Bob Tamasy: What Should We Do During Times Of Doubt?

Monday, March 8, 2021 - by Bob Tamasy
Bob Tamasy
Bob Tamasy

Raise your hand if you have found the last 12 months or so to be difficult, confusing, even painful. The rest of you, raise your hands for not being truthful. Because in one way or more, 2020 and so far in 2021 (aka 2020, version 2.0), have perplexed us, confounded us, and maybe even unsettled our faith.


With chaos manifesting itself in so many forms – pandemic fears and mandates, extreme weather, political madness, the abrupt and drastic departure from “normal” – one could hardly be faulted for wrestling with periods of doubt. For non-believers, the go-to question has been, “How could a loving God allow this?” Even for believers, we’ve probably all had times when we wondered, “Lord, where are You?”


However, during less stressful, more predictable moments, doubts can emerge as well, from just about anywhere.

A few days ago, a friend admitted her faith had been shaken a bit while reading a challenging section of the Old Testament, one of those portions of Scripture that make us think, “Wait! What?” What she read didn’t seem to mesh with the God of love, grace and mercy, manifested in the person of Jesus Christ, the New Testament shows to us.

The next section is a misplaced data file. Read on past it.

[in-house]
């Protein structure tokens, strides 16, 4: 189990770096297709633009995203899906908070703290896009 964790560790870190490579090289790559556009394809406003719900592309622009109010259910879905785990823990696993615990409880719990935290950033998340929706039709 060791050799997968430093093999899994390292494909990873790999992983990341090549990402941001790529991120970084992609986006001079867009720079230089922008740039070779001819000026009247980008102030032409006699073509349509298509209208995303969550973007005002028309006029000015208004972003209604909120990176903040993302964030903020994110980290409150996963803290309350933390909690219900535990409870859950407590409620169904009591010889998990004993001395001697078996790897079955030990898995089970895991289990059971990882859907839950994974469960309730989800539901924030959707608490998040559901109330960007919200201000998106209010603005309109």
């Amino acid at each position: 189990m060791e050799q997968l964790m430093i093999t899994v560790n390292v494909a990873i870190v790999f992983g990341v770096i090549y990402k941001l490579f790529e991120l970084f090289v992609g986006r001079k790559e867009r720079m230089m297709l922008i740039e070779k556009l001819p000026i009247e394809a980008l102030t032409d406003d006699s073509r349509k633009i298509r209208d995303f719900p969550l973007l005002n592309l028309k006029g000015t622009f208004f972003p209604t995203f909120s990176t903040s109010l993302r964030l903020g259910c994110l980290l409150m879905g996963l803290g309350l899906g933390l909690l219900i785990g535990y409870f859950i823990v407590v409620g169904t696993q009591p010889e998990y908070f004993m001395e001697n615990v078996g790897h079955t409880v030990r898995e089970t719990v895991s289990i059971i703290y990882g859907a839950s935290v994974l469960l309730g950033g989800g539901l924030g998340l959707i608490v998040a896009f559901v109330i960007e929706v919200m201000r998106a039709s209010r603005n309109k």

Even though we’d like to deny them, doubts are actually an integral reality of the walk of faith. We see this throughout the Bible. The Israelites were a classic example. Every time circumstances got a bit difficult, they were ready to throw in the towel and trudge back to Egypt. “Hey, Moses! Yeah, we were slaves, but at least we had leeks and onions and a little bread!”


Reading the accounts today, we wonder, “Come on, Israel, after all God had done for you – being freed from Egypt, walking through the parted Red Sea, being given manna, then quail to fill your bellies – how can you doubt Him?” But they did. Repeatedly. It was an attitude of, “Yahweh, what have You done for us lately?” No wonder Moses smashed the first set of the 10 commandments in anger and frustration.


We see this over and over in the New Testament as well. By the time the man approached Jesus with the son possessed by a demon, the Lord had performed many miracles of healing and restoration. Explaining his son’s plight, the man said to Jesus, “But if you can do anything, take pity on us and help us.” To which Jesus replied, “’If you can?’… Everything is possible for him who believes” (Mark 9:22-23).


The list of biblical doubters could go on and on, but we can’t omit Mr. Doubter himself, doubting Thomas, the skeptical disciple. Ole Tom hadn’t been there when Jesus appeared to the other disciples following His resurrection, so when he heard the others declare, “We have seen the Lord!”, his response was in the “yeah, right” category. “Unless I see the nail marks in his hands and put my finger where the nails were, and put my hand into his side, I will not believe it” (John 20:25). He was probably president of the Galilean Skeptics Society.


Even when Jesus appeared a second time, with Thomas in attendance, the disciple was hesitant. Jesus addressed his doubts. “Put your finger here; see my hands. Reach out your hand and put it into my side. Stop doubting and believe.” Finally, Thomas set aside his incredulity and responded, “My Lord and my God!” (John 20:27-28).